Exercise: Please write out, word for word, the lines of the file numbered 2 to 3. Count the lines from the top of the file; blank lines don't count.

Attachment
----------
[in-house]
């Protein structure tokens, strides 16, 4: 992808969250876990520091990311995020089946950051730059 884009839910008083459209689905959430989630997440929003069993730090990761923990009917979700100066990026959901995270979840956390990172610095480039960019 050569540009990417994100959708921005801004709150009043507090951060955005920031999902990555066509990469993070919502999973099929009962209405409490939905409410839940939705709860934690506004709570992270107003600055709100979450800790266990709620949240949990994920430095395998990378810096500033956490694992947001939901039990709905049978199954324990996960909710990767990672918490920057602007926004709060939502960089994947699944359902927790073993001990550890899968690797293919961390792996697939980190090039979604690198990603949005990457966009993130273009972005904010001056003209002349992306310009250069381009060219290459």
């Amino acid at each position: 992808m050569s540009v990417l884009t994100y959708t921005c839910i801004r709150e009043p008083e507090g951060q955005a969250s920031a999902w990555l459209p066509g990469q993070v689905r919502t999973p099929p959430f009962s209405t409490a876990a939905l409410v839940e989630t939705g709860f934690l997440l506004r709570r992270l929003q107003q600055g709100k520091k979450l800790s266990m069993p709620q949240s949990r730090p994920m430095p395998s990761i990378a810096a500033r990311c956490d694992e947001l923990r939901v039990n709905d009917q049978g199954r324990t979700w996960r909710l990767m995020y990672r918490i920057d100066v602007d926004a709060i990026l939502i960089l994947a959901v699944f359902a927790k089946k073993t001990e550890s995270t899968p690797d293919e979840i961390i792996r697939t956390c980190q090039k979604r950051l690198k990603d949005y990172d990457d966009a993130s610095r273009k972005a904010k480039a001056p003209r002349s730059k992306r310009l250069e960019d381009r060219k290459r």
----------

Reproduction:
């Protein structure tokens, strides 16, 4: 992808969250876990520091990311995020089946950051730059 884009839910008083459209689905959430989630997440929003069993730090990761923990009917979700100066990026959901995270979840956390990172610095480039960019 050569540009990417994100959708921005801004709150009043507090951060955005920031999902990555066509990469993070919502999973099929009962209405409490939905409410839940939705709860934690506004709570992270107003600055709100979450800790266990709620949240949990994920430095395998990378810096500033956490694992947001939901039990709905049978199954324990996960909710990767990672918490920057602007926004709060939502960089994947699944359902927790073993001990550890899968690797293919961390792996697939980190090039979604690198990603949005990457966009993130273009972005904010001056003209002349992306310009250069381009060219290459």
């Amino acid at each position: 992808m050569s540009v990417l884009t994100y959708t921005c839910i801004r709150e009043p008083e507090g951060q955005a969250s920031a999902w990555l459209p066509g990469q993070v689905r919502t999973p099929p959430f009962s209405t409490a876990a939905l409410v839940e989630t939705g709860f934690l997440l506004r709570r992270l929003q107003q600055g709100k520091k979450l800790s266990m069993p709620q949240s949990r730090p994920m430095p395998s990761i990378a810096a500033r990311c956490d694992e947001l923990r939901v039990n709905d009917q049978g199954r324990t979700w996960r909710l990767m995020y990672r918490i920057d100066v602007d926004a709060i990026l939502i960089l994947a959901v699944f359902a927790k089946k073993t001990e550890s995270t899968p690797d293919e979840i961390i792996r697939t956390c980190q090039k979604r950051l690198k990603d949005y990172d990457d966009a993130s610095r273009k972005a904010k480039a001056p003209r002349s730059k992306r310009l250069e960019d381009r060219k290459r």